Differential equation Watch

Miss Mary
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#1
Report Thread starter 8 years ago
#1
I've got xy'=y+xe^{\frac{y}{x}}.

I've rearranged to get y=\int \frac{y}{x} dx+\int e^{\frac{y}{x}} dx.

Where do I go from here?
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spex
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#2
Report 8 years ago
#2
rearrange to get y'= y/x + exp(y/x)

Then use the substitution u = y/x and see what happens
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Miss Mary
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#3
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(Original post by spex)
rearrange to get y'= y/x + exp(y/x)

Then use the substitution u = y/x and see what happens
You mean y'=u+e^{u}?

Assuming I did everything correctly (integrating both sides and then subbing u), I've got y=\frac{y^2}{2x^2}+\frac{x}{y}e^  {\frac{y}{x}}. Can't see how to make y the subject
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Clarity Incognito
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#4
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(Original post by Miss Mary)
You mean y'=u+e^{u}?

Assuming I did everything correctly (integrating both sides and then subbing u), I've got y=\frac{y^2}{2x^2}+\frac{x}{y}e^  {\frac{y}{x}}. Can't see how to make y the subject
If you're using the substitution  u = \dfrac{y}{x} .

You have to change so that the whole DE is in terms of u and x only. You don't want to be integrating with y's, x's and u's.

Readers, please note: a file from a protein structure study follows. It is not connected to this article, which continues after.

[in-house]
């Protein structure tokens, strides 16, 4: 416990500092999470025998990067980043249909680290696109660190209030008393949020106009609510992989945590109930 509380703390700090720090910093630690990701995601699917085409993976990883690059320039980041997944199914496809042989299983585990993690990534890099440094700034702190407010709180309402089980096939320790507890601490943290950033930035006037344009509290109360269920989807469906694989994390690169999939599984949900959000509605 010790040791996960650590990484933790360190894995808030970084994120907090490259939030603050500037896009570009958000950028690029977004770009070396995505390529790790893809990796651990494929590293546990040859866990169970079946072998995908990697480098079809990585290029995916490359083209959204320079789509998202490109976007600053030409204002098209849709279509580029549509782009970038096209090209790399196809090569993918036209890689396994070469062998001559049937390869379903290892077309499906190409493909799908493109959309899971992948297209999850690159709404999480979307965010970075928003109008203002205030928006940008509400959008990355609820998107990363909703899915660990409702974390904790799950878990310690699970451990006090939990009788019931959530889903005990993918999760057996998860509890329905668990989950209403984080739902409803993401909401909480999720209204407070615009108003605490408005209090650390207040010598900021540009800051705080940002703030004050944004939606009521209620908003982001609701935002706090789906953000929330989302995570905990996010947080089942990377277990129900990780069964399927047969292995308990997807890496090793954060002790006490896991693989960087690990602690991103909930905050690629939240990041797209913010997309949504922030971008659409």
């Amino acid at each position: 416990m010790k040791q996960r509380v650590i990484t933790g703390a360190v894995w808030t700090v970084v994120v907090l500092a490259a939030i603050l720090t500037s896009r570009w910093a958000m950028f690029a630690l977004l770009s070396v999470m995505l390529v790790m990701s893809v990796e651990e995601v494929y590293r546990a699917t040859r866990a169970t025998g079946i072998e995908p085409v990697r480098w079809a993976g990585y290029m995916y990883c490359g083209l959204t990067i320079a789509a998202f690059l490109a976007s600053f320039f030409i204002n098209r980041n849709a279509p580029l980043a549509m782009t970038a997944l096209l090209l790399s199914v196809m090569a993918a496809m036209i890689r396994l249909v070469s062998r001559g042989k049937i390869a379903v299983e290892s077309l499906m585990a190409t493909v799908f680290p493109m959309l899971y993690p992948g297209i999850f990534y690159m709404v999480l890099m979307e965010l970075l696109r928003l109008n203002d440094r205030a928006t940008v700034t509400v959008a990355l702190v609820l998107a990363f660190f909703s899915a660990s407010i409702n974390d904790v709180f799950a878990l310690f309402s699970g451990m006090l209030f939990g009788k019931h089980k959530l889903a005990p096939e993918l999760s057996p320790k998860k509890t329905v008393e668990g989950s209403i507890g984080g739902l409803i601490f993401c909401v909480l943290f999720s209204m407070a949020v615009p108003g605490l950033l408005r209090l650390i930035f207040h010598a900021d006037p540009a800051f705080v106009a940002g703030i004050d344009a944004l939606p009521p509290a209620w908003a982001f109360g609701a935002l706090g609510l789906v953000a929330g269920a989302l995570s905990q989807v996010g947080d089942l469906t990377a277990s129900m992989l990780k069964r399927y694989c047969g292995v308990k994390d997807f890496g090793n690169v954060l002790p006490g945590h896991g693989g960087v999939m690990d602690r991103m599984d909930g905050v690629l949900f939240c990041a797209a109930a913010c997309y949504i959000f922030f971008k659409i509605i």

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Miss Mary
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#5
Report Thread starter 8 years ago
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(Original post by Clarity Incognito)
If you're using the substitution .

You have to change so that the whole DE is in terms of u and x only. You don't want to be integrating with y's, x's and u's.
u=\frac{y}{x} \longrightarrow y=ux


So then...
y'=u+e^{u}
\int y' dx=\int u du+\int e^{u} du
ux=\int u du+\int e^{u} du
ux=\frac{u^2}{2}+\frac{e^u}{u}

What now?
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ghostwalker
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#6
Report 8 years ago
#6
(Original post by Miss Mary)
....
u=\frac{y}{x} \longrightarrow y=ux

So, differentiating

y'=u+xu'

Now substitute into y'= y/x + exp(y/x), the y' as well as the y/x parts.
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Clarity Incognito
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#7
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#7
(Original post by Miss Mary)
y'=u+e^{u}
\int y' dx=\int u du+\int e^{u} du
Above two lines do not lead on from each other. With the new substitution, what does y' become, it might be easier to look at it as  \dfrac{dy}{dx}
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